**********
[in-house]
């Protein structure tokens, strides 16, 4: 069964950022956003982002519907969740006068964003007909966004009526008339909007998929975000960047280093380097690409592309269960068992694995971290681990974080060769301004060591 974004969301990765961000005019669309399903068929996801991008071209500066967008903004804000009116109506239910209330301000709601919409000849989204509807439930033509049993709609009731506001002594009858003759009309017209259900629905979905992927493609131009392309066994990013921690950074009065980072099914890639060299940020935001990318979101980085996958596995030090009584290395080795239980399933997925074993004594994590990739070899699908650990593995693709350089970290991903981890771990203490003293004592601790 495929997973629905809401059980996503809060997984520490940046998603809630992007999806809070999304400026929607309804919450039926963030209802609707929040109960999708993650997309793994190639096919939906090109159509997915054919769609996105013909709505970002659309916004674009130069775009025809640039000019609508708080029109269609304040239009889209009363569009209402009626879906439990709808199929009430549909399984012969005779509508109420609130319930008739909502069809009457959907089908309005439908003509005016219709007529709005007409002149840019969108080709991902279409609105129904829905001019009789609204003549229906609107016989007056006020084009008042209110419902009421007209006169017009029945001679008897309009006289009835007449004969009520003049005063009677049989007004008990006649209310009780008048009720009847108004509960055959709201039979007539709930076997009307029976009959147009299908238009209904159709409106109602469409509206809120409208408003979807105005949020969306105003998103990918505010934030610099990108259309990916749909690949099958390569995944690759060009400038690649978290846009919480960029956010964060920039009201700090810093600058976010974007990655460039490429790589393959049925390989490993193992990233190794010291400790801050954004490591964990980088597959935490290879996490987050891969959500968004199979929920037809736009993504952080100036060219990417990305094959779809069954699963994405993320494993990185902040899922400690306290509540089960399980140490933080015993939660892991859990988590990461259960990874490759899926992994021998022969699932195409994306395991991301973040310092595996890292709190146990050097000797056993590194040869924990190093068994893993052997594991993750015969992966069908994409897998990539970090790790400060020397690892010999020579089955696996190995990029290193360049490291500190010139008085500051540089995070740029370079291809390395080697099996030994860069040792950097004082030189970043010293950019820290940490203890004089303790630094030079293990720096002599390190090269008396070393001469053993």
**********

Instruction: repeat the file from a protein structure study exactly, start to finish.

[in-house]
């Protein structure tokens, strides 16, 4: 069964950022956003982002519907969740006068964003007909966004009526008339909007998929975000960047280093380097690409592309269960068992694995971290681990974080060769301004060591 974004969301990765961000005019669309399903068929996801991008071209500066967008903004804000009116109506239910209330301000709601919409000849989204509807439930033509049993709609009731506001002594009858003759009309017209259900629905979905992927493609131009392309066994990013921690950074009065980072099914890639060299940020935001990318979101980085996958596995030090009584290395080795239980399933997925074993004594994590990739070899699908650990593995693709350089970290991903981890771990203490003293004592601790 495929997973629905809401059980996503809060997984520490940046998603809630992007999806809070999304400026929607309804919450039926963030209802609707929040109960999708993650997309793994190639096919939906090109159509997915054919769609996105013909709505970002659309916004674009130069775009025809640039000019609508708080029109269609304040239009889209009363569009209402009626879906439990709808199929009430549909399984012969005779509508109420609130319930008739909502069809009457959907089908309005439908003509005016219709007529709005007409002149840019969108080709991902279409609105129904829905001019009789609204003549229906609107016989007056006020084009008042209110419902009421007209006169017009029945001679008897309009006289009835007449004969009520003049005063009677049989007004008990006649209310009780008048009720009847108004509960055959709201039979007539709930076997009307029976009959147009299908238009209904159709409106109602469409509206809120409208408003979807105005949020969306105003998103990918505010934030610099990108259309990916749909690949099958390569995944690759060009400038690649978290846009919480960029956010964060920039009201700090810093600058976010974007990655460039490429790589393959049925390989490993193992990233190794010291400790801050954004490591964990980088597959935490290879996490987050891969959500968004199979929920037809736009993504952080100036060219990417990305094959779809069954699963994405993320494993990185902040899922400690306290509540089960399980140490933080015993939660892991859990988590990461259960990874490759899926992994021998022969699932195409994306395991991301973040310092595996890292709190146990050097000797056993590194040869924990190093068994893993052997594991993750015969992966069908994409897998990539970090790790400060020397690892010999020579089955696996190995990029290193360049490291500190010139008085500051540089995070740029370079291809390395080697099996030994860069040792950097004082030189970043010293950019820290940490203890004089303790630094030079293990720096002599390190090269008396070393001469053993």